I had heard about the “controversial” film Fitna in the days prior to this posting, but I had not found reason to watch it until I noticed that screening it would soon become necessary for discussion in the context of my Amsterdam class. So I watched it just now.
I am speechless.
My only context for the film was twofold: an assumption that the film was about Islam, gleaned from its shared name with the term used for the Islamic civil wars, and the fact that it was “controversial,” a bit of news gathered from various blogs I read detailing its existence on Google Video. I had always assumed that this film would be “controversial” in the way that a political blog like Daily Kos is, or in the way that the great Martin Luther King was at some point “controversial” – that is, that they examine what is already a controversial subject (political news and racism, respectively), and draw certain insightful but not necessarily politically safe analyses and conclusions from them.
This is nothing like that.
This is more akin to terrorism.
The film is shocking. The use of footage from September the 11th in its opening is only the first in a long string of shocking imagery used in the film. The quote from the Qur’an in the beginning of the film isn’t an introduction, isn’t a hook, isn’t a piece of food for thought; it and its successive siblings are rather the focus of the film, it and its successive siblings are rather the foreground against which the film’s shocking images are set, it and its successive siblings are rather the disquieting fragments of text from an already fragmented text called out to be wielded in some unseemly fashion to illustrate some unseemly point which, try as I might, I fail to comprehend in the slightest.
The film is shocking. The film is beyond hyperbole, and this statement is far from it. Indeed, I find myself sitting here writing this post of my own volition, before knowing what the content of it is supposed to be simply because I feel compelled to write something about its grotesque nature at this very moment. There are, of course, other reactions.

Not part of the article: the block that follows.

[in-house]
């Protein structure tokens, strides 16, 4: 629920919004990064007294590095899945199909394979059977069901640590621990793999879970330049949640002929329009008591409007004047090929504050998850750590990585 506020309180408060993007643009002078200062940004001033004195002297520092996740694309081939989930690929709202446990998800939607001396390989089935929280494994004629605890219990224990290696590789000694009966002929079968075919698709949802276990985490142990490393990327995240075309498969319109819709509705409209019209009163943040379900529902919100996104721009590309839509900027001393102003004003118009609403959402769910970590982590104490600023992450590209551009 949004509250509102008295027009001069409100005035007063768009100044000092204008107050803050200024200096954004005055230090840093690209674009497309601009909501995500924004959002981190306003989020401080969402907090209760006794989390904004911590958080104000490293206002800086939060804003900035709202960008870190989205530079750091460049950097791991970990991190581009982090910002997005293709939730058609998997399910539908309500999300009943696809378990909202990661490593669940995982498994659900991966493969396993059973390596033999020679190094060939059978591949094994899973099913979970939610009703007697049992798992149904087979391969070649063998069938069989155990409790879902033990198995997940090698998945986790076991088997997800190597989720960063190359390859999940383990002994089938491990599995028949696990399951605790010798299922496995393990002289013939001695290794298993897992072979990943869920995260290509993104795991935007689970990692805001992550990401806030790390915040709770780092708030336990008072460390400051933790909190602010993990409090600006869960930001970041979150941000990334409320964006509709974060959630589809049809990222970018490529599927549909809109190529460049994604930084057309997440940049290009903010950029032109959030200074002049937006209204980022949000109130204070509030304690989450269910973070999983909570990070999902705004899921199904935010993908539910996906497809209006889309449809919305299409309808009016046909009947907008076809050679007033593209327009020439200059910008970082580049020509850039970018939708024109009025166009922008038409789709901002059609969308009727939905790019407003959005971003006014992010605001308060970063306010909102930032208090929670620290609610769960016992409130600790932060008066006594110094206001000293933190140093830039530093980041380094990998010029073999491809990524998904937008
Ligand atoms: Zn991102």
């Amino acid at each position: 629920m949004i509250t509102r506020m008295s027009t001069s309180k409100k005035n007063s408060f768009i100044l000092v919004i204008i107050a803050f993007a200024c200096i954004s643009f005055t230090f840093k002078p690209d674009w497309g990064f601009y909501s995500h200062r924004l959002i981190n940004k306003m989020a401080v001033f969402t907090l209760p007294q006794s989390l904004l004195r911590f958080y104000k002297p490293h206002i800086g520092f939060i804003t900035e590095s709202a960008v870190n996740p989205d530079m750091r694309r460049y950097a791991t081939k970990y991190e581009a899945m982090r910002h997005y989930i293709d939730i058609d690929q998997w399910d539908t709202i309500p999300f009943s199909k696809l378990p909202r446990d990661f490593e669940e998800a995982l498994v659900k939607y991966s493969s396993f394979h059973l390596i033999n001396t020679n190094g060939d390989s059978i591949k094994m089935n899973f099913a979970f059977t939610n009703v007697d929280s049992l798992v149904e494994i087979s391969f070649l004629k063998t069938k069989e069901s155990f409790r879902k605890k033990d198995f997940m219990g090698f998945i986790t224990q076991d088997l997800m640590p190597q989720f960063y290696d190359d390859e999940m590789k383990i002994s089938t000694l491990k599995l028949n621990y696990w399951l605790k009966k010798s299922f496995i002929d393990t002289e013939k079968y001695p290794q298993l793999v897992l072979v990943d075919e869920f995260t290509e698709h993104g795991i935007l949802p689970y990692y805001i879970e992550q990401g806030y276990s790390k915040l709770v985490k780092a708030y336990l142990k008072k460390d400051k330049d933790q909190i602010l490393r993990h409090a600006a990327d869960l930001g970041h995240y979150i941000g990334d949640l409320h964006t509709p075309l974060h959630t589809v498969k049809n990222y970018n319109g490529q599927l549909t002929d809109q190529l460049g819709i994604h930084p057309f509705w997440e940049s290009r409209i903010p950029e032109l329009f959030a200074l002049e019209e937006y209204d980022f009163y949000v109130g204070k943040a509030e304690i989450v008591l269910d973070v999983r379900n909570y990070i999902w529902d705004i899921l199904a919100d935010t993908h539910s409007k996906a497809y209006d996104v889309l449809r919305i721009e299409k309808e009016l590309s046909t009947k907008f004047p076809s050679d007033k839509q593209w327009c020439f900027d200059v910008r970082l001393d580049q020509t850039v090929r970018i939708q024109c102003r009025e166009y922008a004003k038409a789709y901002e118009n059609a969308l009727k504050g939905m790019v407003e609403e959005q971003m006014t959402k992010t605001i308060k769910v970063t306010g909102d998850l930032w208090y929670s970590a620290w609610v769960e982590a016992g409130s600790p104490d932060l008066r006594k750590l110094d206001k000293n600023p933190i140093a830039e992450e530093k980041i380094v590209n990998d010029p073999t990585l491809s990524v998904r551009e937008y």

There are also less reactionary and perhaps more rational and scholarly approaches to discussing the film – not on the merits of its content, which are beyond hope for any sort of academic study, but rather in terms of the social roots of its existence and of its topic. I could discuss the film’s religious roots, discussing the effects of perspective upon various views of the world, but this line of discussion has been done to death by minds greater than mind, and are not what I find immediately stimulating.
Rather, I would like to discuss the issue of the freedom of speech: what does it mean and where does it cease? Unfortunately, I have no answers to this question, and thus I am unable to provide a particularly proper discussion on this issue. In my opinion, there is no such thing as overstepping the bounds of the freedom of speech. Society is self-balancing, and if one does make a statement this controversial, the social backlash and implications thereof are likely to rectify any damage one may have done or attempted to do. However, I find it incredible that there was considerable issue raised with video sharing sites’ decisions on whether or not to allow the video to be shared. Put simply, the laws and rights of free speech cease once one intrudes upon private property. These companies have a right to look out for their employees’ security (which prompted the original distributor LiveLeak.com to remove the video for several days), but also to their own interests, and avoiding the center of controversy certainly falls in that category.